Q: So you believe you can spend less money on defense than we do today?
TRUMP: I think we can make our defense much stronger and spend somewhat less money.
Here's my view of this situation. We survived and prospered after 9/11, and we will do the same this time. The components are different, but I believe the government is doing the right thing with this financial mess. They have worked hard and long, but a mess is a mess. I won't equivocate on that. I saw the indications that the world was in for a tough period of time, so I can't say I'm terribly surprised.
In short, there are no guarantees. That means being alert to nation and world markets. Do your homework daily I shouldn't need to emphasize this if you've paid attention to what's transpired in the United States from 2006 until now, which is late 2008. There was an implosion in the financial sector that was unprecedented in our history. I see it as a wake-up call.
I tried to warn people back in 2006. Now I'm back to tell you loud and clear that this area of your life is of great importance. We are all businessmen and women, whether you see it that way yet or not. If you like art and can't make money at it, you eventually realize that everything is business, even your art.
Rent control is a disaster for all but the privileged minority who are protected by it. As much as any other single factor, rent control is responsible for the desperate housing crisis that has plagued NYC for the past 20 years. Like a lot of failed government programs, rent control grew out of a decent idea that ended up achieving exactly the opposite of its intended effect.
Unlike most developers, I donít advocate eliminating rent control. I just think there ought to be a means test for anyone living in a rent-controlled apartment. People with incomes above a certain sum would be given a choice between paying a proportionally higher rent for their apartment or moving somewhere else.
Trump paid federal income taxes in three out of five years from 1975 to 1979, according to a report to the New Jersey Casino Control Commission, which viewed Trump's tax returns when the Trump Plaza Corporation applied for a casino license in the state in 1981.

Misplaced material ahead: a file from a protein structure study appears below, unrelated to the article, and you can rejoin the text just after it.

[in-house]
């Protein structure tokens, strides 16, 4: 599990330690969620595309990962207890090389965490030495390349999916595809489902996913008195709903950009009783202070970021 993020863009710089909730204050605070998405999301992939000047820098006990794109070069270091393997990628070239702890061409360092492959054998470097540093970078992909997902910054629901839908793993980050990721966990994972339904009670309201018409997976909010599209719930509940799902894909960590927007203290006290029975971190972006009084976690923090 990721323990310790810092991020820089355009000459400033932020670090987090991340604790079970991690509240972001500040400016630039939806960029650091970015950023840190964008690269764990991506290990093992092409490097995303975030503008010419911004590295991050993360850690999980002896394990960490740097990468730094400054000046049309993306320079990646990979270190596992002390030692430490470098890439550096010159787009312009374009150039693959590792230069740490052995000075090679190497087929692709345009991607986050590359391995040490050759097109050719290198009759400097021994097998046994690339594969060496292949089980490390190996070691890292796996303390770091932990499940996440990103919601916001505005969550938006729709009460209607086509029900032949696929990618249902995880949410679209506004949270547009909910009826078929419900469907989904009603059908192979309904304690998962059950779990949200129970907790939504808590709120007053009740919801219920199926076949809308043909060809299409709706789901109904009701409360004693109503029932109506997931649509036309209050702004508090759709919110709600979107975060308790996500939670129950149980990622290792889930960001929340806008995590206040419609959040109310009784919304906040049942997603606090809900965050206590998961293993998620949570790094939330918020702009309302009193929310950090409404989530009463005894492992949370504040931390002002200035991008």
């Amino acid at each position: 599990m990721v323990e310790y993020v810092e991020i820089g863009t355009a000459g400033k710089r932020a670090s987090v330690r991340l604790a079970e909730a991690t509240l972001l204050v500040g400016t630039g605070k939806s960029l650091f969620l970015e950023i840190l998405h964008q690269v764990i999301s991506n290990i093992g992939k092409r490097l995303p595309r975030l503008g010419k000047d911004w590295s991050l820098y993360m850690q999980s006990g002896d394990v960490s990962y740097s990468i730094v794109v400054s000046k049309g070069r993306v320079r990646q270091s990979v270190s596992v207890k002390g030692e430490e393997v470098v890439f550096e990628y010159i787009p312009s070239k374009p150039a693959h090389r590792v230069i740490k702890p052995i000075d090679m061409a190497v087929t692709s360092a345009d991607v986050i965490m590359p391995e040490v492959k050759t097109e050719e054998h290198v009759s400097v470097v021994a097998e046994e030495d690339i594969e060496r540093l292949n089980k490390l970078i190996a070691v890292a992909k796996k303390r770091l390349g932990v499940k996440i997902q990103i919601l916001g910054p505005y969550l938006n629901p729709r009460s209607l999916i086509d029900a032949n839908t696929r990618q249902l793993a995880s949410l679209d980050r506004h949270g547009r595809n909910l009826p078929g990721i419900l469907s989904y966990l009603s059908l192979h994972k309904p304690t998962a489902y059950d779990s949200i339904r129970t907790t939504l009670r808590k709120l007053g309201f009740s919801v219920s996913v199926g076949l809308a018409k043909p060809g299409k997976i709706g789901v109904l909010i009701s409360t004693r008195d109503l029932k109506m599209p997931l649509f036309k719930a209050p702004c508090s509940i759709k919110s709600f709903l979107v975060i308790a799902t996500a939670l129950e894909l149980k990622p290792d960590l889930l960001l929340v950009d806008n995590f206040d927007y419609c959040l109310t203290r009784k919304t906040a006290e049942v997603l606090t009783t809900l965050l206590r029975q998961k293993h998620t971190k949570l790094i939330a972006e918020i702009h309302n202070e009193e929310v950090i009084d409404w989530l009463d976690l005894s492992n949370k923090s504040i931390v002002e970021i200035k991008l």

Although the returns were not disclosed, the report indicated that Trump paid $18,714 in taxes on $76,210 in income in 1975, $10,832 in taxes on $24,594 in income in 1976 and $42,386 in taxes on $118,530 in income in 1977. Trump reported income losses of $406,379 in 1978 and $3,443,560 in 1979, and thus paid no federal income tax for those years.
TRUMP: That makes me smart.
CLINTON: So if he's paid zero, that means zero for troops, zero for schools or health. And I think probably he's not all that enthusiastic about having the rest of our country see what the real reasons are, because it must be something that he's trying to hide.
The bad news seemed to weigh on his mind. "Nobody wants to write the positives," he shouted to the crowd. "Over the years, I've surprised a lot of people. The largest surprise is yet to come."
He prided himself on buying or building the very best, sometimes overpaying out of faith in the Trump name and an ever expanding market. His propensity for purchases that played to his ego had been especially evident in his acquisition of one of New York's most storied properties, the Plaza Hotel.
TRUMP: I'm going to be bringing back jobs from China, from Japan, from India, from Brazil. This is going on at a level that you have never seen before. We now have corporate inversions, where companies are moving out of the United States. And they will be moving out in big numbers if we don't do something quickly. And my plan stops all of that.
Q: So, you want to close the loopholes for tax havens?
TRUMP: And I want to bring back trillions of dollars that is stuck in other countries that we won't let back in because we don't have intelligent people running our country.